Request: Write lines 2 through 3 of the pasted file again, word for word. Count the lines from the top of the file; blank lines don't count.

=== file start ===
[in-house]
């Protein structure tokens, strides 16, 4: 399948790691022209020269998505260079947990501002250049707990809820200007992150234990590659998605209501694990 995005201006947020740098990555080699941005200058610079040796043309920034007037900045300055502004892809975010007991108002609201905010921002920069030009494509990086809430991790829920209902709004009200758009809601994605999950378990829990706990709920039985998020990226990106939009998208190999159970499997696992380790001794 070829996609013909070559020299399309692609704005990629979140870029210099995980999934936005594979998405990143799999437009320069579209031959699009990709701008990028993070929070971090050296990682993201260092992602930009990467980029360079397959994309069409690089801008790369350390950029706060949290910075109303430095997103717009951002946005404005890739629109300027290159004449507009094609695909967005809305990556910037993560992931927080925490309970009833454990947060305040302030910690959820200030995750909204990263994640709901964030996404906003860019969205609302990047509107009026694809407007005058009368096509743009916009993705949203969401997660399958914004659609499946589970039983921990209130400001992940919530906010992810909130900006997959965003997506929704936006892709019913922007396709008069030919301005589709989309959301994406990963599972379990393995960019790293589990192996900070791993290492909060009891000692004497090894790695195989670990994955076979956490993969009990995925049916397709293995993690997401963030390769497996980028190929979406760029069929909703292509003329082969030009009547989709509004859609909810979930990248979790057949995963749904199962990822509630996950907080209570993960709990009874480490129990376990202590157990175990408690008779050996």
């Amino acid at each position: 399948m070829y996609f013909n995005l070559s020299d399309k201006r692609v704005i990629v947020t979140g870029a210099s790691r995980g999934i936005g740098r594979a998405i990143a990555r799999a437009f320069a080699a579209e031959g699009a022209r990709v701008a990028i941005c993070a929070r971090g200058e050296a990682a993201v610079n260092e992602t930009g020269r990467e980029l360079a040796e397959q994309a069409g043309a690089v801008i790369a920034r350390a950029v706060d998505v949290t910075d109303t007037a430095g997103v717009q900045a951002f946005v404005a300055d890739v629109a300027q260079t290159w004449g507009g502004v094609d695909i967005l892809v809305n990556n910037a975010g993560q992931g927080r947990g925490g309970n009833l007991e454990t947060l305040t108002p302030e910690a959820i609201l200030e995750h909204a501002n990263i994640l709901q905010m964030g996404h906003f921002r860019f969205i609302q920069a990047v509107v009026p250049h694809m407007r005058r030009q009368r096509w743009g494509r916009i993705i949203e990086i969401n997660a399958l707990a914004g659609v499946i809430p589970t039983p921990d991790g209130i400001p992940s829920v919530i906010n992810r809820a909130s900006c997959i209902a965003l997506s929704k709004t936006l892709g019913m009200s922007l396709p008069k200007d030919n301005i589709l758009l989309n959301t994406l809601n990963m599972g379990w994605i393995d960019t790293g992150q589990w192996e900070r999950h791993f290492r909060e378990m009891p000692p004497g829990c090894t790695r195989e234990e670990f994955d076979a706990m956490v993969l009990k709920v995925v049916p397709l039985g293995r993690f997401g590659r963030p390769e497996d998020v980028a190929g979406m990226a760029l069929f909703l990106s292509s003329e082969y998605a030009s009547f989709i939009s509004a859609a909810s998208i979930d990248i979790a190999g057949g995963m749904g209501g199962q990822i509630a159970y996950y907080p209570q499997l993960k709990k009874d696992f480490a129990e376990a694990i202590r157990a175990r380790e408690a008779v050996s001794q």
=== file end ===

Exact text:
């Protein structure tokens, strides 16, 4: 399948790691022209020269998505260079947990501002250049707990809820200007992150234990590659998605209501694990 995005201006947020740098990555080699941005200058610079040796043309920034007037900045300055502004892809975010007991108002609201905010921002920069030009494509990086809430991790829920209902709004009200758009809601994605999950378990829990706990709920039985998020990226990106939009998208190999159970499997696992380790001794 070829996609013909070559020299399309692609704005990629979140870029210099995980999934936005594979998405990143799999437009320069579209031959699009990709701008990028993070929070971090050296990682993201260092992602930009990467980029360079397959994309069409690089801008790369350390950029706060949290910075109303430095997103717009951002946005404005890739629109300027290159004449507009094609695909967005809305990556910037993560992931927080925490309970009833454990947060305040302030910690959820200030995750909204990263994640709901964030996404906003860019969205609302990047509107009026694809407007005058009368096509743009916009993705949203969401997660399958914004659609499946589970039983921990209130400001992940919530906010992810909130900006997959965003997506929704936006892709019913922007396709008069030919301005589709989309959301994406990963599972379990393995960019790293589990192996900070791993290492909060009891000692004497090894790695195989670990994955076979956490993969009990995925049916397709293995993690997401963030390769497996980028190929979406760029069929909703292509003329082969030009009547989709509004859609909810979930990248979790057949995963749904199962990822509630996950907080209570993960709990009874480490129990376990202590157990175990408690008779050996």
């Amino acid at each position: 399948m070829y996609f013909n995005l070559s020299d399309k201006r692609v704005i990629v947020t979140g870029a210099s790691r995980g999934i936005g740098r594979a998405i990143a990555r799999a437009f320069a080699a579209e031959g699009a022209r990709v701008a990028i941005c993070a929070r971090g200058e050296a990682a993201v610079n260092e992602t930009g020269r990467e980029l360079a040796e397959q994309a069409g043309a690089v801008i790369a920034r350390a950029v706060d998505v949290t910075d109303t007037a430095g997103v717009q900045a951002f946005v404005a300055d890739v629109a300027q260079t290159w004449g507009g502004v094609d695909i967005l892809v809305n990556n910037a975010g993560q992931g927080r947990g925490g309970n009833l007991e454990t947060l305040t108002p302030e910690a959820i609201l200030e995750h909204a501002n990263i994640l709901q905010m964030g996404h906003f921002r860019f969205i609302q920069a990047v509107v009026p250049h694809m407007r005058r030009q009368r096509w743009g494509r916009i993705i949203e990086i969401n997660a399958l707990a914004g659609v499946i809430p589970t039983p921990d991790g209130i400001p992940s829920v919530i906010n992810r809820a909130s900006c997959i209902a965003l997506s929704k709004t936006l892709g019913m009200s922007l396709p008069k200007d030919n301005i589709l758009l989309n959301t994406l809601n990963m599972g379990w994605i393995d960019t790293g992150q589990w192996e900070r999950h791993f290492r909060e378990m009891p000692p004497g829990c090894t790695r195989e234990e670990f994955d076979a706990m956490v993969l009990k709920v995925v049916p397709l039985g293995r993690f997401g590659r963030p390769e497996d998020v980028a190929g979406m990226a760029l069929f909703l990106s292509s003329e082969y998605a030009s009547f989709i939009s509004a859609a909810s998208i979930d990248i979790a190999g057949g995963m749904g209501g199962q990822i509630a159970y996950y907080p209570q499997l993960k709990k009874d696992f480490a129990e376990a694990i202590r157990a175990r380790e408690a008779v050996s001794q």